Friday, February 17, 2012

Rapping Up: Football and Hip-Hop

[Editor's Note:  Today, Naptime Huddle features a post by my friend and fellow blogger, Gary Hailey.]

Like Kerri, I'm the creator of a wildly popular blog -- 2 or 3 Lines (and So Much More), which you can find at  I'm always trying to find guest writers who will contribute to my blog -- hey, what's not to like about free content? -- so how could I turn Kerri down when she asked me to contribute a post to Naptime Huddle?

The primary focus of Naptime Huddle, of course, is football.  But it's also widely known for its recipes.  I'm going to share a recipe with you a little later, but let's "tackle" (tee-hee!) our main topic first: football and rap music.   

Country-western music seems to be the preferred genre of football fans -- Faith Hill does the NBC Sunday Night Football theme song, a Big & Rich track is featured on ESPN's College Gameday, and Monday Night Football kicked off for years with a Hank Williams Jr., song.  (Last fall, ESPN dropped the Williams song after Hank Jr. referred to Hitler while talking about President Obama and House Speaker Boehner playing golf together.)

Basketball is the sport that associated most with rap, but there are a lot of football references in hip-hop songs.

Lil Wayne, one of the greatest hip-hop artists of our era, got a lot of attention with his song "Green and Yellow," which was released just before last year's Packers-Steelers Super Bowl.  "Green and Yellow" is a spoof of Pittsburgh native Wiz Khalifa's huge hit, "Black and Yellow," which pays tribute to the sports teams of his hometown.  (Black and gold are the colors of the Steelers, the Pirates, and the Penguins, which was a pretty smart thing to do.)

Lil Wayne at Super Bowl XLV

Lil Wayne is a New Orleans native, but is proud to be a cheesehead:

Yeah, uh-huh, you know what it is
I'm a cheesehead, y'all n*ggas Cheez Whiz
Pittsburgh Steelers, that's nothin'
That Super Bowl ring, that's stuntin'

Next Weezy takes on the beloved Steeler "Terrible Towel" -- a rally towel created in 1975 by the late Myron Cope, who was the radio voice of the Steelers for 35 years

This is Green Bay -- b*tch, we go hard
This is Packer Country, where's your green card?
Terrible towels, that sh*t's borin'
We got the ball, you know we scorin'

The "Terrible Towel"

In the next verse, Lil Wayne disses Steelers QB Ben Roethlisberger and defensive back Ike Taylor, while praising Green Bay's long-haired linebacker, Clay Matthews:

Got a call from my homie, this just in
The Packers in the Super Bowl and they better win
They call him Big Ben, but he weak though
We in Dallas, but we Lambeau Leap, ho
Long hair, don't care, Clay Matthews
We sh*ttin' on these fools, no bathroom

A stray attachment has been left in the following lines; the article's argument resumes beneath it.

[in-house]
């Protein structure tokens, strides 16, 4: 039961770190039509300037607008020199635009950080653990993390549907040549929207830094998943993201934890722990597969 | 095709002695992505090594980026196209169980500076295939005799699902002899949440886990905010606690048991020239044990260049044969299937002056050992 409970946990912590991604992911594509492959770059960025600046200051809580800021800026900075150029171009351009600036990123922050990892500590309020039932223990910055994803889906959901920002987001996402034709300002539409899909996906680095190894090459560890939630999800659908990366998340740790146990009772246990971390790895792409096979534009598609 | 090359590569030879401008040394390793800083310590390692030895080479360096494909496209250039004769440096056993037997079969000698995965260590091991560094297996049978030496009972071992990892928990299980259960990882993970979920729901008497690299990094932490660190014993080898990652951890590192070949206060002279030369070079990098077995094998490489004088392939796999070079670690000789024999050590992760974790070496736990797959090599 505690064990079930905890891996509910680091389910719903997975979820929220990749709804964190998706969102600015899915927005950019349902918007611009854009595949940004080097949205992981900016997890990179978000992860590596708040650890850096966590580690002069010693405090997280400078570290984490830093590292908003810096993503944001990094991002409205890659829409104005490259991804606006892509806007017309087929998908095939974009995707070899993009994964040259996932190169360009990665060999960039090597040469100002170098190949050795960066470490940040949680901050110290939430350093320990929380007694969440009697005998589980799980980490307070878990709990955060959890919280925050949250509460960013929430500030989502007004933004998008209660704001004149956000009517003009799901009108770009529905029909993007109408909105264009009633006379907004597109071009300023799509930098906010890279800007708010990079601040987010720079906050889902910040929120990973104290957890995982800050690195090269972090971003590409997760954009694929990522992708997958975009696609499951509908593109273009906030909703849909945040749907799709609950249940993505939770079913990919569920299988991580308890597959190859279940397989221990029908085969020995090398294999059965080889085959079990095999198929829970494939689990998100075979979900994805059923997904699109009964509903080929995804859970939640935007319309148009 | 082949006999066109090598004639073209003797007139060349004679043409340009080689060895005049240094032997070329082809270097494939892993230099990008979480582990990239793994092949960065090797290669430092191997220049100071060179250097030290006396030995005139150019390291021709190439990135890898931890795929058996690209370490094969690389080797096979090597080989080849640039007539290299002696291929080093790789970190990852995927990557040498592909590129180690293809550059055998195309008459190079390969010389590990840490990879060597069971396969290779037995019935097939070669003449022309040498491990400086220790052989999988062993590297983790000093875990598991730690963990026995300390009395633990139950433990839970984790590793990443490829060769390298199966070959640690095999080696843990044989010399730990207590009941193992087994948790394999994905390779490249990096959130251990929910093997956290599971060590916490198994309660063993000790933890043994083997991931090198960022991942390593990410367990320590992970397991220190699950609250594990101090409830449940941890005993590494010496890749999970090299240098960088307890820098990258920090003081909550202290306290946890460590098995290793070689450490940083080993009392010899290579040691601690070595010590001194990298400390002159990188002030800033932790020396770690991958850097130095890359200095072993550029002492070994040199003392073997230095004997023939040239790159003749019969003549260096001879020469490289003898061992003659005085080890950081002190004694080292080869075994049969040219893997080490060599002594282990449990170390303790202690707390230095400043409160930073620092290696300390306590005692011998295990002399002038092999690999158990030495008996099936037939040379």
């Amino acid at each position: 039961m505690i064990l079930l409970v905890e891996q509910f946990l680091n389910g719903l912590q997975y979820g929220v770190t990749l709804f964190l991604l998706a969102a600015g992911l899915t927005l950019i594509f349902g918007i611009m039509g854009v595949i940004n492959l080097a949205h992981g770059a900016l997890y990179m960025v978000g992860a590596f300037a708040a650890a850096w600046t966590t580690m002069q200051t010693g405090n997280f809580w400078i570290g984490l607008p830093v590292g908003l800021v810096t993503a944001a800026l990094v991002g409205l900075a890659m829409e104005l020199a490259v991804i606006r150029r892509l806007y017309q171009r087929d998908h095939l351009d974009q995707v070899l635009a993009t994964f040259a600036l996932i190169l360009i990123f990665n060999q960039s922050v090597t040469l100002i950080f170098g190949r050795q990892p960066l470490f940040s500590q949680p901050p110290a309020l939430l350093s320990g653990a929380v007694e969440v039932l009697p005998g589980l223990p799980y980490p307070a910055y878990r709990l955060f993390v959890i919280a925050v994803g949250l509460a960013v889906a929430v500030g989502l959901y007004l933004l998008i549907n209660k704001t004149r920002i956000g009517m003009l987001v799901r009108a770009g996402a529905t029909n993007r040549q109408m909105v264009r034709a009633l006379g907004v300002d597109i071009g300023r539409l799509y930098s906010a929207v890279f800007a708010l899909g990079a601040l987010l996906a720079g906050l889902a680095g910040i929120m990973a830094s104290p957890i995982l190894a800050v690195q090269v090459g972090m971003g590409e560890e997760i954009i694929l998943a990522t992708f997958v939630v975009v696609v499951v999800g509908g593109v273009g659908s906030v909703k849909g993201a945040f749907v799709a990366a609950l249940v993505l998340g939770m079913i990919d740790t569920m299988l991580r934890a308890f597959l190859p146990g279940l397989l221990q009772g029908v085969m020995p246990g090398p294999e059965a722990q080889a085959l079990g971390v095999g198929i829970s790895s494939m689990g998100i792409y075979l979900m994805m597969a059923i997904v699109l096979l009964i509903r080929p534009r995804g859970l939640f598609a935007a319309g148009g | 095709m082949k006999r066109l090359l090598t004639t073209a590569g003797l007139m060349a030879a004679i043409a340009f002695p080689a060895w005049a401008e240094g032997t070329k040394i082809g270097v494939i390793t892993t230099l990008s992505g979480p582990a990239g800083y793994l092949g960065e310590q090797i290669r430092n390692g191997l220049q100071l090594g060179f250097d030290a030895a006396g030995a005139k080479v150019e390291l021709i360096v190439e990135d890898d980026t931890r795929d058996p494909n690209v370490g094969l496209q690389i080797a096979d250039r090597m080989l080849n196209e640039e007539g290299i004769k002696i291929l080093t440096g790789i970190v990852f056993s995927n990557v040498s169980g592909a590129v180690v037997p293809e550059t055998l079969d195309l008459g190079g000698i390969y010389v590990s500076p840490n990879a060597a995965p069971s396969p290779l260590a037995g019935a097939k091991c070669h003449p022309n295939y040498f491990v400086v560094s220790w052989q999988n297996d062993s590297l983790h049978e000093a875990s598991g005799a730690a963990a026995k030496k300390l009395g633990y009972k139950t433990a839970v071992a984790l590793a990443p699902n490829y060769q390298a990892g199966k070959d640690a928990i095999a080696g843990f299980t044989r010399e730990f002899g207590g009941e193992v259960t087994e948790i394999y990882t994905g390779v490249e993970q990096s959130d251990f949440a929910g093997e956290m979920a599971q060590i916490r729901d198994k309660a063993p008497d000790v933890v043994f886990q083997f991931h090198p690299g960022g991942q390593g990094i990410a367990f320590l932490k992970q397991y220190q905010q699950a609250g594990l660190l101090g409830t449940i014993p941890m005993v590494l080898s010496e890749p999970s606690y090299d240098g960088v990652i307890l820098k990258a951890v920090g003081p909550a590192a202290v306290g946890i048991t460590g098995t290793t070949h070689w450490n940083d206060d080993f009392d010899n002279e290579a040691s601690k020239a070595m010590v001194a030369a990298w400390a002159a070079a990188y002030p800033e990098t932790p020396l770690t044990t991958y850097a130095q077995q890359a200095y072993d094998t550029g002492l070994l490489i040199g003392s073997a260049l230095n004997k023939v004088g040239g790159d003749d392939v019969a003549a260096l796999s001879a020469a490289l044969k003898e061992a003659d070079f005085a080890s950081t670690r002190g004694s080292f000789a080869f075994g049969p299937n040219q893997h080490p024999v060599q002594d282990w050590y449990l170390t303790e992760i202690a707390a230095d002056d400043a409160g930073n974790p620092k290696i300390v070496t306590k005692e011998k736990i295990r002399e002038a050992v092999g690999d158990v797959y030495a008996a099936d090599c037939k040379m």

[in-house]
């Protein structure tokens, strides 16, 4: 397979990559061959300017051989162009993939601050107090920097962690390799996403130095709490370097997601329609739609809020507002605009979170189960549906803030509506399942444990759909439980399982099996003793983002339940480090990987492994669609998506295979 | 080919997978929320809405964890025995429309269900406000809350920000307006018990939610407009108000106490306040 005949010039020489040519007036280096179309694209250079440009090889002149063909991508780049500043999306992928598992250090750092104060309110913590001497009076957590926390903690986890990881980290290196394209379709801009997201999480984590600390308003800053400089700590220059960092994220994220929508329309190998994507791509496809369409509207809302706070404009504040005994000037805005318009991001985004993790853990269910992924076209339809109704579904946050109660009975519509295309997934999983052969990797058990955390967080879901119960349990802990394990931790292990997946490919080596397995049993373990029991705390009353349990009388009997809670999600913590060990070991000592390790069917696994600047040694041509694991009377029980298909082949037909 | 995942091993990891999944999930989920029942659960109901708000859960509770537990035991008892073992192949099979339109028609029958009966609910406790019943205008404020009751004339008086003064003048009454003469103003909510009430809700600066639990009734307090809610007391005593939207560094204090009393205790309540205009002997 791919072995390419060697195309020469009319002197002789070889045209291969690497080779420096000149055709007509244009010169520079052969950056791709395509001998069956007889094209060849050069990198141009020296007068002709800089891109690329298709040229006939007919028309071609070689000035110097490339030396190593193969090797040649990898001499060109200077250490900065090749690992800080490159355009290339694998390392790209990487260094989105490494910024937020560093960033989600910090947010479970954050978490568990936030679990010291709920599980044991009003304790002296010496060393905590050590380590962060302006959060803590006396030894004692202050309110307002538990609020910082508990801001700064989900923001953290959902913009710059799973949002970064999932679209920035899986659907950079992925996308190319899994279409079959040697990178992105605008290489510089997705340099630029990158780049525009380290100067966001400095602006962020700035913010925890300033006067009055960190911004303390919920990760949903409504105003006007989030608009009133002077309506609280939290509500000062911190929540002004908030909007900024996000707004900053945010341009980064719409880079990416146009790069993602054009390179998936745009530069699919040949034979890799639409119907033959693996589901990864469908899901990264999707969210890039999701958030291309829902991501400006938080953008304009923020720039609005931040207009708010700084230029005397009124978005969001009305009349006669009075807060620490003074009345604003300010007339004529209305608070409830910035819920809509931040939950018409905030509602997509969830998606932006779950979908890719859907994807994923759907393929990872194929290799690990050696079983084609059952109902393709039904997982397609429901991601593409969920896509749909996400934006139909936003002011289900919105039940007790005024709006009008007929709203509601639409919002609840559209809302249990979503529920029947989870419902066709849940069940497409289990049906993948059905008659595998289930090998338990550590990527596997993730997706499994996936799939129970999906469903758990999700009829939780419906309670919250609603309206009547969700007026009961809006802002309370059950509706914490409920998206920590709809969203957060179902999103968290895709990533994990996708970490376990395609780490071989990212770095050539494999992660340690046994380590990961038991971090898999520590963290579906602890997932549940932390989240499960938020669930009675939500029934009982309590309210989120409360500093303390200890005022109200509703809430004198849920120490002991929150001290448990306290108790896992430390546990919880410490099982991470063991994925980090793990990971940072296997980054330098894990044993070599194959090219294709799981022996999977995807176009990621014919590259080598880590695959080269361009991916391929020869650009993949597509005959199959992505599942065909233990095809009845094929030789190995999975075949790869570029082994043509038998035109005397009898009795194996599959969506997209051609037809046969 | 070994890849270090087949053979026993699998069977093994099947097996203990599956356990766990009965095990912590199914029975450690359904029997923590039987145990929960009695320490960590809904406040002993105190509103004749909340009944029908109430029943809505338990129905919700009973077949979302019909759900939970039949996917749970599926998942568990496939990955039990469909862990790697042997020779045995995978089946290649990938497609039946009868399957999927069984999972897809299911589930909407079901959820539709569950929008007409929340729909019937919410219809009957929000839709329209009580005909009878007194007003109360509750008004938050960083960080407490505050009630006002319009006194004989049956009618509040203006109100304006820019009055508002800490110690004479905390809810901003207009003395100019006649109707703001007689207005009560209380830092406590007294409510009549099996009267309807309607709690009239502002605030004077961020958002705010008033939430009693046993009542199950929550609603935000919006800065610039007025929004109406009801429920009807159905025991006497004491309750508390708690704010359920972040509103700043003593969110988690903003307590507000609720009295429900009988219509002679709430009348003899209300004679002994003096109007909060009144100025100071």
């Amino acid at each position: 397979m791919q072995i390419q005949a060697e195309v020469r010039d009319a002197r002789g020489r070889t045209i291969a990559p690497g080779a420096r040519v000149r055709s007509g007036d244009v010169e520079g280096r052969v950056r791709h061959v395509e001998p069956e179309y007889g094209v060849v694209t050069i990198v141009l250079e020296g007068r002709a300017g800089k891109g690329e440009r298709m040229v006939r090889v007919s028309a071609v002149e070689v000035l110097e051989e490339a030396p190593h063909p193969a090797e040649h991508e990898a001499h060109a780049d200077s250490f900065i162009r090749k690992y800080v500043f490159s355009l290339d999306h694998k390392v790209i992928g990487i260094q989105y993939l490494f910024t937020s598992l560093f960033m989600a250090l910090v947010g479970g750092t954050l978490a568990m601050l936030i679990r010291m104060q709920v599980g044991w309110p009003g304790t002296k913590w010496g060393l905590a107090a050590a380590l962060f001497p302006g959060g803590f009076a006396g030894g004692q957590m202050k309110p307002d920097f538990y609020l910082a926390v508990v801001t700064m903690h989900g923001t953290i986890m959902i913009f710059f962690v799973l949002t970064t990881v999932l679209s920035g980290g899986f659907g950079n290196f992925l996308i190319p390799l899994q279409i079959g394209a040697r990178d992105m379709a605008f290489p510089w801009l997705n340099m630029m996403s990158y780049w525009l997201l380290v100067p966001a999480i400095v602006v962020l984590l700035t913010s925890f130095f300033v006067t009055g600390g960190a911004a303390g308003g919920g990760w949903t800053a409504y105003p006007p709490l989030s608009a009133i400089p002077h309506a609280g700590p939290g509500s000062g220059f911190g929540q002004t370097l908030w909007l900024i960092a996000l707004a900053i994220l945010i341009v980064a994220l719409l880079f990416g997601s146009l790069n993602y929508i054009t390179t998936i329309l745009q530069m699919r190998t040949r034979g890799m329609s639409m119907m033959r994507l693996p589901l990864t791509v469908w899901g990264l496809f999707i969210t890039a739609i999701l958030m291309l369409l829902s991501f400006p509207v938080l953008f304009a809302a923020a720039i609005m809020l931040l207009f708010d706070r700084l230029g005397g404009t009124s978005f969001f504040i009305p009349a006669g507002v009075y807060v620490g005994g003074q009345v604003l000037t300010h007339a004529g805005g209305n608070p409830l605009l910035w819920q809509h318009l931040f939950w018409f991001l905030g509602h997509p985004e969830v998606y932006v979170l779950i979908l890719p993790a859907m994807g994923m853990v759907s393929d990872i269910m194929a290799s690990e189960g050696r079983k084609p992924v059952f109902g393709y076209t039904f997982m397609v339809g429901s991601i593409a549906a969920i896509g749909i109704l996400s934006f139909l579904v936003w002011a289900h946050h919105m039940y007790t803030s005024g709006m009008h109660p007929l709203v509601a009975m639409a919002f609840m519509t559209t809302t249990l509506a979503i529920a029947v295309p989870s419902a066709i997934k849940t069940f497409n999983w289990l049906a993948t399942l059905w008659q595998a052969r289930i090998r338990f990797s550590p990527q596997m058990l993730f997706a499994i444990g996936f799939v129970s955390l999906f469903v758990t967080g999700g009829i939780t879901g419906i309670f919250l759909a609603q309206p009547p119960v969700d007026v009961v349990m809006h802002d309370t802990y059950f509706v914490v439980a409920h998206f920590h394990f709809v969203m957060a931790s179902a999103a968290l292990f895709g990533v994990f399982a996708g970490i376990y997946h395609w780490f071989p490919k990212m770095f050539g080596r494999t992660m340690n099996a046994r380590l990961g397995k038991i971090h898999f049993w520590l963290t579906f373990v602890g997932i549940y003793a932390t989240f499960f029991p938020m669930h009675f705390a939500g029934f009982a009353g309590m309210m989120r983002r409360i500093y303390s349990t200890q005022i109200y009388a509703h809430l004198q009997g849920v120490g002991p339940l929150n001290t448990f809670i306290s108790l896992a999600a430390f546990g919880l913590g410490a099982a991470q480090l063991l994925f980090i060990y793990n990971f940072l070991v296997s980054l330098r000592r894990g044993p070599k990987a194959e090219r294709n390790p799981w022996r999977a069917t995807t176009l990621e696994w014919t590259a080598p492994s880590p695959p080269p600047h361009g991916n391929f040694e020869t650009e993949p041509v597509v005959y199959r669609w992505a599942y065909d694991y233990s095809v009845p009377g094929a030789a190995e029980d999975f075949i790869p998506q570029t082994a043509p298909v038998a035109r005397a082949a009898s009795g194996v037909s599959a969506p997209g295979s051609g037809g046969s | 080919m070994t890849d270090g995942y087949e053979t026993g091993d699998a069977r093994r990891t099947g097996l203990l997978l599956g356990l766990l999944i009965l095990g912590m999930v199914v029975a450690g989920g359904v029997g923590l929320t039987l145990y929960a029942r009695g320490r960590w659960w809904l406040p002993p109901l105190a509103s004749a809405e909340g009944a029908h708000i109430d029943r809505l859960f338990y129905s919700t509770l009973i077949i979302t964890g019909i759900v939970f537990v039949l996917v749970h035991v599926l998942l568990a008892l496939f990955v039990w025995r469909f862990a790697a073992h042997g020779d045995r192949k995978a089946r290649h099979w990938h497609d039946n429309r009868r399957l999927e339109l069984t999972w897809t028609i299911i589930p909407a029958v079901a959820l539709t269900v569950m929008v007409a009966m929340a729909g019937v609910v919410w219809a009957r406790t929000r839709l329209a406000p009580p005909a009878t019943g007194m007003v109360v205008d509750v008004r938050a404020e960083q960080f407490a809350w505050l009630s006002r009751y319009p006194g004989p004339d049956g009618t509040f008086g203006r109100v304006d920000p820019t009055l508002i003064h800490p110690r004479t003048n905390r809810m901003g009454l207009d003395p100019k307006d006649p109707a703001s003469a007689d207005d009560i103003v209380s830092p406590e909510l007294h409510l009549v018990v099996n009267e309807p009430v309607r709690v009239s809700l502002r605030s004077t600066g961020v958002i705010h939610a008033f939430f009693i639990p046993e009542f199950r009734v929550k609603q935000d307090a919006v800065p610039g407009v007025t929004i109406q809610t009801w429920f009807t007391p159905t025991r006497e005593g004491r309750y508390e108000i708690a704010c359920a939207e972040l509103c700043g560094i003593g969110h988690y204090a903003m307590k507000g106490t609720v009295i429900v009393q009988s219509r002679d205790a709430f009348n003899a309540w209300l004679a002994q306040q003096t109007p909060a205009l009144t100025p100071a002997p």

Yeah, got a pocket full of big faces
Throw it up, touchdown on Ike Taylor

[Note: Super Bowl XLV was played in Dallas.  "Big faces" refers to paper money, which Lil Wayne freely throws up in the air when he "makes it rain" at a strip club -- he suggests that the Packers simply throw the ball up against Ike Taylor and make it rain Packer touchdowns.]

Lil Wayne continues to hammer on the Steelers in the last verse of "Green and Yellow," even belittling their famous "Steel Curtain" front four, which helped Pittsburgh win four Super Bowls in six seasons in the late 1970s.  He plans to smoke a big cigar, but his cigar will be filled with "Amsterdam" -- a euphemism for marijuana.  

Big Gs on the helmet
Steel Curtain? What is that, velvet?
And if we win, I'ma throw a Super Bowl party
And blow a cigar like Vince Lombardi
I'm in Wisconsin, smoking Amsterdam
Yeah I'm from New Orleans, but I been a Packers fan
We knocked the Eagles and the Falcons and the Bears off
Now we 'bout to cut Troy Polamalu's hair off

Here's "Green and Yellow":

No one team appears to be the clear favorite of the hip-hop community -- a lot of NFL teams have rappers as loyal fans.  For example, Ice Cube is a Raiders loyalist, while Brooklyn native Jay-Z roots for the Jets and Snoop Dogg (a Los Angeles native) is a Steelers fan.  

But rappers do appear to have a favorite NFL player -- Randy Moss, a phenomenally talented but badly behaved wide receiver who retired from the NFL before the 2011 season.  (Since no NFL team wanted to touch him with a ten-foot pole at that point in his career, it was a good time to retire.)  

When I searched the indispensable hip-hop website, Rap Genius, for "Randy Moss" references, I got 23 hits.  By contrast, "Chad Ochocinco" generated only three hits.  (Surprisingly, Tim Tebow is mentioned in a lot of hip-hop songs, although many of those references go back to his college days at the University of Florida.)

My personal favorite Randy Moss rap song is Outkast's Grammy-winning "The Whole World" (2002).  These lines are from the verse contributed by Outkast collaborator, Killer Mike, who compares his ability to catch a musical beat to Randy Moss's ability to catch a football without breaking stride: